Wednesday, April 27, 2005

Congratulations, Stacey!

I was delighted to learn that my friend Stacey McGuire was promoted to Principal of Westfield High School, by a vote of the School Board. Noblesville Daily Times story.

Stacey really loves her work, so it's a fine reward for her. I can't think of anything more grinding than being the assisant Principal. Congrats!
Latest From Libertarian Writers Bureau

I'm not big on lording over the corriculum at the public schools. However, if I had to, I would insist that Economics would be taught beginning at sixth grade. So much awful public policy would fail to gain momentum and become law if only the average person had a rudimentary grasp of economics.

Here, Eric Schansberg reminds the reader that cause and effect, and supply and demand, lie at the root of all human interaction; and that public policy more often causes monopoly than anything else.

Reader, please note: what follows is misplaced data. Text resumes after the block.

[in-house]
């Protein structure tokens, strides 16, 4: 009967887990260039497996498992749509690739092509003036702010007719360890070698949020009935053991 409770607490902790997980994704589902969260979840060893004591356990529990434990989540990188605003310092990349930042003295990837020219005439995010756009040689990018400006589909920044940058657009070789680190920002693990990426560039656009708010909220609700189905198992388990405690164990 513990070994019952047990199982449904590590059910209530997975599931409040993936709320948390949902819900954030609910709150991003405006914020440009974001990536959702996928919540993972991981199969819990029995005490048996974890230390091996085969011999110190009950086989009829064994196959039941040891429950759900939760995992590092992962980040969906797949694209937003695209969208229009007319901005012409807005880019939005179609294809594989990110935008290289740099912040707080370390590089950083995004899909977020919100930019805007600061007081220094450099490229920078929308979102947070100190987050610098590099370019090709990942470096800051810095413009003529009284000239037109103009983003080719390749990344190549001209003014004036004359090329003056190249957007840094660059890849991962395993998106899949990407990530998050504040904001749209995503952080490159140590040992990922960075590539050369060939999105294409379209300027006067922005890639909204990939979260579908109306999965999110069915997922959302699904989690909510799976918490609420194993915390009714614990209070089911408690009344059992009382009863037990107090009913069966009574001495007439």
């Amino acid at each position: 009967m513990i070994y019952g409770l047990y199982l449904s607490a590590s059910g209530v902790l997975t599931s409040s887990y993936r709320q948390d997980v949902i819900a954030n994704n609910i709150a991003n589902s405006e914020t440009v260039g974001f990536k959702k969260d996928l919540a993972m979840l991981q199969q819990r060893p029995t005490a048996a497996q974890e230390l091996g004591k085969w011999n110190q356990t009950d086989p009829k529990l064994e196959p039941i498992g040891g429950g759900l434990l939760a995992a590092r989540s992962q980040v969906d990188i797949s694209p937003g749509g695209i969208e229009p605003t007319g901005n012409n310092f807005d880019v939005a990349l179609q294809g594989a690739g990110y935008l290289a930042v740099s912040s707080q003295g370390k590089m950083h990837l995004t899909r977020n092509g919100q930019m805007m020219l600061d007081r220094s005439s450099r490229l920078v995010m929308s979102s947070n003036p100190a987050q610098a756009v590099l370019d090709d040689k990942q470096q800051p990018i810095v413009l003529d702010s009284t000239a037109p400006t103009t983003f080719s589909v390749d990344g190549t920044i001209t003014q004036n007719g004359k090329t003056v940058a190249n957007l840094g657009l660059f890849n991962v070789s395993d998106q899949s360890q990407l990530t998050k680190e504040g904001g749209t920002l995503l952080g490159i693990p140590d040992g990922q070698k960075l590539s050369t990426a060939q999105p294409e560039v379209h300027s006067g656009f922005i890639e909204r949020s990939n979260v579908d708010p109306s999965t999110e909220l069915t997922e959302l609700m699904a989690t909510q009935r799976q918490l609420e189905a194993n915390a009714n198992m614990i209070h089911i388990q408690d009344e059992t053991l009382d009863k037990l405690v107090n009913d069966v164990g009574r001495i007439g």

Keeping out new hospitals won't cure health-care ills

More competition, not less, would be best remedy for consumers, employees

In recent months, there has been considerable discussion about moratoriums on building hospitals in Southern Indiana. In Clark, Floyd, and Harrison counties, local government officials have been listening to the competing interests of existing county-run hospitals and those who would like to enter the market for hospital services.

On the surface, it's difficult to imagine why one would want to prevent a hospital from opening. A hospital is not a porn shop or a toxic-waste dump. Building and operating a hospital is not much of a zoning issue; one could seemingly find a suitable place to allow a hospital to operate somewhere within a county.

The best explanation is a common one in the intersection between economics and politics: no supplier enjoys competition for the goods or services they sell -- and they may find government a cooperative ally in restricting their competition.Unfortunately, restricting competition is only in the interest of the provider who wishes to maintain or extend monopoly power. Consumers and society will not benefit from having fewer options and less competition in a market.